Protocols for estimating age of teens through observations? | NAAEE
eePRO

The hub for environmental education professional development

Protocols for estimating age of teens through observations?

Hi everyone,

I have a colleague working on a data collection protocol, and we have a question I'm hoping to crowd source through all of you. He's interested in observing how park visitors interact with wild horses on Cape Lookout National Seashore. They'll train field techs in an observation protocol, and one of their tasks is estimating age of the visitors. In the past, they've used the following age categories (previously used before in similar studies):

Child = Children from infancy to 12 years of age as children.
Teen = Code adolescents from 13 to 20 years of age as teenagers.
Adult = Code people from 21 to 59 years of age as adults.
Senior = Code people 60 years of age and older as seniors.

They are interested in tracking how visitor behavior and activity, as moderated by distance, affect horses' behavior and activity budget (kind of "forced energy expenditure" from the horse's perspective). The PI was curious as to whether these categories are appropriate for environmental behaviors of children. My take is that most of the EE lit focuses on intended rather than observed behaviors, but that the 12-20 age range does seem to be pretty broad in terms of differences between late elementary/early middle and high school students in terms of environmental engagement and intended behaviors. I thought he might try splitting the group into 12-15 and 15-20 and seeing if there's a difference (and aggregating if it doesn't work out).

So - questions for the group:
1. Any more thoughts on this age grouping from your perspective?
2. If we wanted to partition kids ages, any protocols out there for helping field techs eye ball ages of kids without actually talking to them?

Thanks for any and all resources!

Kathryn

My first question would be how far away are the observations to estimate age taking place? Interaction with others would be helpful to give a better indication of the age of the youth being observed.
Plus, how old are the techs doing the observations? that will skew, unconsciously, their thoughts on ages of youth.
We all have those students we work with that we go, WHAT? you are how old?! because they look older or younger... and our own thought puts them at a completely different age, especially when we aren't interacting with them.
So I would be hesitant to break up youth into too many categories. Perhaps if you could observe that they were driving, that would make it easier to estimate 16-20.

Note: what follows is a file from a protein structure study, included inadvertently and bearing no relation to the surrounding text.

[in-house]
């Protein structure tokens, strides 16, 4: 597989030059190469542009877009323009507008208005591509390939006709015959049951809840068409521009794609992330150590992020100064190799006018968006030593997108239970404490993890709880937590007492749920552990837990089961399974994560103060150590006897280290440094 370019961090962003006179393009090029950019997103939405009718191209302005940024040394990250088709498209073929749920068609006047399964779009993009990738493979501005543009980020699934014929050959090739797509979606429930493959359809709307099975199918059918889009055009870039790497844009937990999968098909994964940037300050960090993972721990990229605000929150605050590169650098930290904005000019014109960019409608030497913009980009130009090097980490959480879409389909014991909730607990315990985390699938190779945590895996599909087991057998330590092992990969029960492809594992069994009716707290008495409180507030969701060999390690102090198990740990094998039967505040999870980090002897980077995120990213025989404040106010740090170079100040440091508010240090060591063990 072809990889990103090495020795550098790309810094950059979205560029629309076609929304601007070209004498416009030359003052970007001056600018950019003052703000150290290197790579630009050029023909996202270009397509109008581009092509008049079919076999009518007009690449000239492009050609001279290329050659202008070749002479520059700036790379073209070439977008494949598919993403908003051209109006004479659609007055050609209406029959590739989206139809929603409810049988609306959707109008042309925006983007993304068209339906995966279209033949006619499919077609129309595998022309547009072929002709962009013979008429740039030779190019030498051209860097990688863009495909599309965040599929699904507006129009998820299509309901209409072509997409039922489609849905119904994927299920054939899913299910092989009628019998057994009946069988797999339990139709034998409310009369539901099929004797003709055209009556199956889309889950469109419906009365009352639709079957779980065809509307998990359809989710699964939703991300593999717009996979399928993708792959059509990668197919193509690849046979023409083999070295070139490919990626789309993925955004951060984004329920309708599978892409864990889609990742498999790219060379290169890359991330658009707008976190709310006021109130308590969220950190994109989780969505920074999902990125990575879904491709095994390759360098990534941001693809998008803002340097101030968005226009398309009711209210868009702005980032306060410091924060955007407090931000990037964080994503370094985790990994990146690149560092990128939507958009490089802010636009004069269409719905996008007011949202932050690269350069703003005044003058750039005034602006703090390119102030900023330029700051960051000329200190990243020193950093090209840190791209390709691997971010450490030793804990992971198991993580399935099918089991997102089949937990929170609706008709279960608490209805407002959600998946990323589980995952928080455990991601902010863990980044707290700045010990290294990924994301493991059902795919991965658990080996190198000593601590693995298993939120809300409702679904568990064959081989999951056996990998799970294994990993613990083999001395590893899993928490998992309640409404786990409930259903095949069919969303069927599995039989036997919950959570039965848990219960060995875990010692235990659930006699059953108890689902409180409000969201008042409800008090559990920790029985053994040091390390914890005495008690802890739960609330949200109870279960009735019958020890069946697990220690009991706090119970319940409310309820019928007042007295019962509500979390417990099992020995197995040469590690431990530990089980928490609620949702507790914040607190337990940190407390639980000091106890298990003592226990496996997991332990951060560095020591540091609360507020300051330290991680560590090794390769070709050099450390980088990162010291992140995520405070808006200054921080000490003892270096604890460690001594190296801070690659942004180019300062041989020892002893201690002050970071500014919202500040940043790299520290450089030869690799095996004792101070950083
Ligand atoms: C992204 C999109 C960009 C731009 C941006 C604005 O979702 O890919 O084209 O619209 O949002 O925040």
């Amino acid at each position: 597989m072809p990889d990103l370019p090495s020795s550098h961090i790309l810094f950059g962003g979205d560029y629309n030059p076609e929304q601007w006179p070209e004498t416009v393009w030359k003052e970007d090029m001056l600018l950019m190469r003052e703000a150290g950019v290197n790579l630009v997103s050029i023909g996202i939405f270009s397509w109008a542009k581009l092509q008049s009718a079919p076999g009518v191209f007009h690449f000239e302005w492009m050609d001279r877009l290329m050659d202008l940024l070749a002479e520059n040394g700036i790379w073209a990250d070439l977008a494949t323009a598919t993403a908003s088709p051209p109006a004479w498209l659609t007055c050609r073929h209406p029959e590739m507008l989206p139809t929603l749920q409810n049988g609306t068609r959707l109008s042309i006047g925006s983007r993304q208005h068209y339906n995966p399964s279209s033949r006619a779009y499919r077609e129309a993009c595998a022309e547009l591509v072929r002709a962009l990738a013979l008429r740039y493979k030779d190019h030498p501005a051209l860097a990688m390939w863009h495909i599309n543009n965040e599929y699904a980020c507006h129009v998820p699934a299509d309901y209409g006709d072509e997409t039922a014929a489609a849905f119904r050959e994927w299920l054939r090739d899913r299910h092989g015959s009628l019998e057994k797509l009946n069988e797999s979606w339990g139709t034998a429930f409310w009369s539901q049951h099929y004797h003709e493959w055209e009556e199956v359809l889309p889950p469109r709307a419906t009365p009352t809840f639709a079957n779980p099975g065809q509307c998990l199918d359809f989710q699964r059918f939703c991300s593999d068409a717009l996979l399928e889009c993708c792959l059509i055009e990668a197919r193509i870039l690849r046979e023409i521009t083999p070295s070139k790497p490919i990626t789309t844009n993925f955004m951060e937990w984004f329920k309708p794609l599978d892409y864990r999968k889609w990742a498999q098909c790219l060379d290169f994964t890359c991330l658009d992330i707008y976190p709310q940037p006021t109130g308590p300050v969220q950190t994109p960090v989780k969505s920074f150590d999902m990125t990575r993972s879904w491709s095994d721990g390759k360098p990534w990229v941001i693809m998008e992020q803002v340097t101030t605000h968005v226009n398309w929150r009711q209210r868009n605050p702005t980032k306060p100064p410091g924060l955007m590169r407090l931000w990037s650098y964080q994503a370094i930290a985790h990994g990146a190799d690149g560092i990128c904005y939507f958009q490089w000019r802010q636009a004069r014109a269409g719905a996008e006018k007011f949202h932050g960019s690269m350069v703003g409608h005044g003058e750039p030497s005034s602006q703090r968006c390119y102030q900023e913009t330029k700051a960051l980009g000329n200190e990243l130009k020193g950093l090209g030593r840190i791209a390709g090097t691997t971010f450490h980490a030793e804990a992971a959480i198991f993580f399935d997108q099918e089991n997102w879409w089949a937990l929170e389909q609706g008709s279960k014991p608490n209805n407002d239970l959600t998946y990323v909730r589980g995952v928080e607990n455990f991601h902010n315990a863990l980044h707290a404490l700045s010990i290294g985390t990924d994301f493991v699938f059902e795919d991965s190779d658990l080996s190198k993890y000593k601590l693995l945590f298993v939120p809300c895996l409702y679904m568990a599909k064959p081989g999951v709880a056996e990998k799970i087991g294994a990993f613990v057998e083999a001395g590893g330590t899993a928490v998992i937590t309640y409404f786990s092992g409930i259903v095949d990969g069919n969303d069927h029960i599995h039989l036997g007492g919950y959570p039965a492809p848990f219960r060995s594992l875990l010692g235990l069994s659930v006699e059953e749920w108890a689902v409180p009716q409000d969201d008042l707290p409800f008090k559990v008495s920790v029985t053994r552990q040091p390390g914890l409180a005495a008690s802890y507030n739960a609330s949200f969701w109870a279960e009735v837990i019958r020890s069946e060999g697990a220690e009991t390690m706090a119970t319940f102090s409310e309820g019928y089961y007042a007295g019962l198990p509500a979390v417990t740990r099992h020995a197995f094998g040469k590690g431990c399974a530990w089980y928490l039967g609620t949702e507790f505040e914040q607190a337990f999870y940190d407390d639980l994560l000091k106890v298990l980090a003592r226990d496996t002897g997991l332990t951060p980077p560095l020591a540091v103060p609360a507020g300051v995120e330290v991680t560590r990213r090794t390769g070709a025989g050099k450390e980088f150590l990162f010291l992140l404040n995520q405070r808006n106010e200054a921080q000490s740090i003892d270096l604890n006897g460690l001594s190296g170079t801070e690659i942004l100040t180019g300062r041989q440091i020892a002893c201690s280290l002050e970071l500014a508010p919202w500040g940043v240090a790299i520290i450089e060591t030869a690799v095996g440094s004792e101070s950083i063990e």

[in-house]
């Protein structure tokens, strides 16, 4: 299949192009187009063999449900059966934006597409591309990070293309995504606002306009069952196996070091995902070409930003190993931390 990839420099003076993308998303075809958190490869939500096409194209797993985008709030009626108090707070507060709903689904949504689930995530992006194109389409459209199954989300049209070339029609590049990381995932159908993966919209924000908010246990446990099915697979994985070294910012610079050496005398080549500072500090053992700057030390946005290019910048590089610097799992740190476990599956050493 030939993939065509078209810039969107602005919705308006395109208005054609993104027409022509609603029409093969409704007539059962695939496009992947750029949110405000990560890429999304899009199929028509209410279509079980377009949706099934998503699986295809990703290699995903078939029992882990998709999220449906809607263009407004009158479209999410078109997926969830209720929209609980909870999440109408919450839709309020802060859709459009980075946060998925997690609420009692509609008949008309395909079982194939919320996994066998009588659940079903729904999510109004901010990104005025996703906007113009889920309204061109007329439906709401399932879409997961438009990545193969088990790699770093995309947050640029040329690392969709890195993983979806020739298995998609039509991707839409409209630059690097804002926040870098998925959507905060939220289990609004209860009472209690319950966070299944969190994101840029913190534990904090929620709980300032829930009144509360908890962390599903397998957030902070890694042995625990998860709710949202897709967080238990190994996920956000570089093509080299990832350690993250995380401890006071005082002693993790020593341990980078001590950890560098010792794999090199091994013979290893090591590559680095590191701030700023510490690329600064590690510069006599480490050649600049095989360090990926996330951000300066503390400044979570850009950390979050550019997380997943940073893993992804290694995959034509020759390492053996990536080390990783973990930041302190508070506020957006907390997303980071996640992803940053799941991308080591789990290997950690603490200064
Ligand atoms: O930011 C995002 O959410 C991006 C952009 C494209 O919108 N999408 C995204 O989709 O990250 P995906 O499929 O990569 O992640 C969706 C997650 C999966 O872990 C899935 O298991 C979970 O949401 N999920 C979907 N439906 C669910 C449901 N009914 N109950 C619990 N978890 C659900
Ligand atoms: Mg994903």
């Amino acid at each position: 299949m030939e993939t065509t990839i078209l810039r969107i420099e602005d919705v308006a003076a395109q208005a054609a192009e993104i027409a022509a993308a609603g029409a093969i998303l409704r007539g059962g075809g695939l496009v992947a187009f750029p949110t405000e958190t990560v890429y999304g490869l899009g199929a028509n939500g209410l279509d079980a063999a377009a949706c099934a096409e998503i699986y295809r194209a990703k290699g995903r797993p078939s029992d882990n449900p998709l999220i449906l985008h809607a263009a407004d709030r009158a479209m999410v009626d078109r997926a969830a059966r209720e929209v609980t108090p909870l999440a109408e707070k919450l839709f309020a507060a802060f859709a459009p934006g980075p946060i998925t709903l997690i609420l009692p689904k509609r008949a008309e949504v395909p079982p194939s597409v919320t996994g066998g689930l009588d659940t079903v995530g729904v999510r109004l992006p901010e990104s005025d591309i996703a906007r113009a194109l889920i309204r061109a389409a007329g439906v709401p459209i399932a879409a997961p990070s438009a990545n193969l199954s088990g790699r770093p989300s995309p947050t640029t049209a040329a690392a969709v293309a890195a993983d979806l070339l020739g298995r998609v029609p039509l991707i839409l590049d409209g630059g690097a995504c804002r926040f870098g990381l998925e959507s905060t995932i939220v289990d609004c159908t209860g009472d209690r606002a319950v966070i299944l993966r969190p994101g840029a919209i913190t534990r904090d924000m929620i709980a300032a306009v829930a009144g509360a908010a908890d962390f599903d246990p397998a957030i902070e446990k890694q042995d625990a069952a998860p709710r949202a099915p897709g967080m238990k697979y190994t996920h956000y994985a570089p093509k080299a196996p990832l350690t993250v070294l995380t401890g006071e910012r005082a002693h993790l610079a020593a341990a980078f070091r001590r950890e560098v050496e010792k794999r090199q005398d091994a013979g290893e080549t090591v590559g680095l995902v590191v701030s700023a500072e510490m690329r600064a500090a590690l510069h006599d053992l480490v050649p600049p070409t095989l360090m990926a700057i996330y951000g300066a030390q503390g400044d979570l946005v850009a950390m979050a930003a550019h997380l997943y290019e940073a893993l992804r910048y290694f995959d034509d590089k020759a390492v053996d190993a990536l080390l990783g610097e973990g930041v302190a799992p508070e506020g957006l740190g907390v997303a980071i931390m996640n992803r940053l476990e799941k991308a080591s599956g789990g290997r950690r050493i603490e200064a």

Hi Kathryn. It looks like the research will be primarily on variables of visitor behavior, distance, horse behavior and activity budget. If age is not specifically included in the research question, I would say your colleague's age categories seem appropriate for the study. If the first round of data reveals some kind of pattern with age, then he/she may want to consider subcategories like adolescence (13-17) and young adult (18-22). Making sure there is a large sample size of observations and having two coders present and establishing inter-rater reliability on age codes, or all codes for that matter, would add validity to the data collection protocol and interpretation. Observational studies are notorious for requiring more resources, but it is worth the effort. Good luck to your colleague on this important work.

As an education professional, not necessarily a researcher, what struck me was the broad range defining "children." When considering brain development, I might suggest considering additional breakdowns to reflect that:

Early Childhood = birth to 8 years of age
Children = 9 to 14 years of age
Young Adults = 15 to 20 (or even later - brain development is still happening, especially in males through mid-20s)
Adult = Code people from 21 to 59 years of age as adults.
Senior = Code people 60 years of age and older as seniors.

Thanks everyone!

Betsy, Hillary has it about right, and this is how I kind of thought we should proceed, too. I just wanted to crowdsource to make sure I wasn't missing anything. My thinking for maybe splitting was along the lines of Victoria's (and the potential to ask a side RQ), but I'm guessing for the reasons you've all brought up, the categories are probably ok. I'm not in charge of this particular part of the project, but I think the protocol does require multiple observers and inter-coder reliability.

Thanks again - and if anyone thinks of anything else, please do pass along!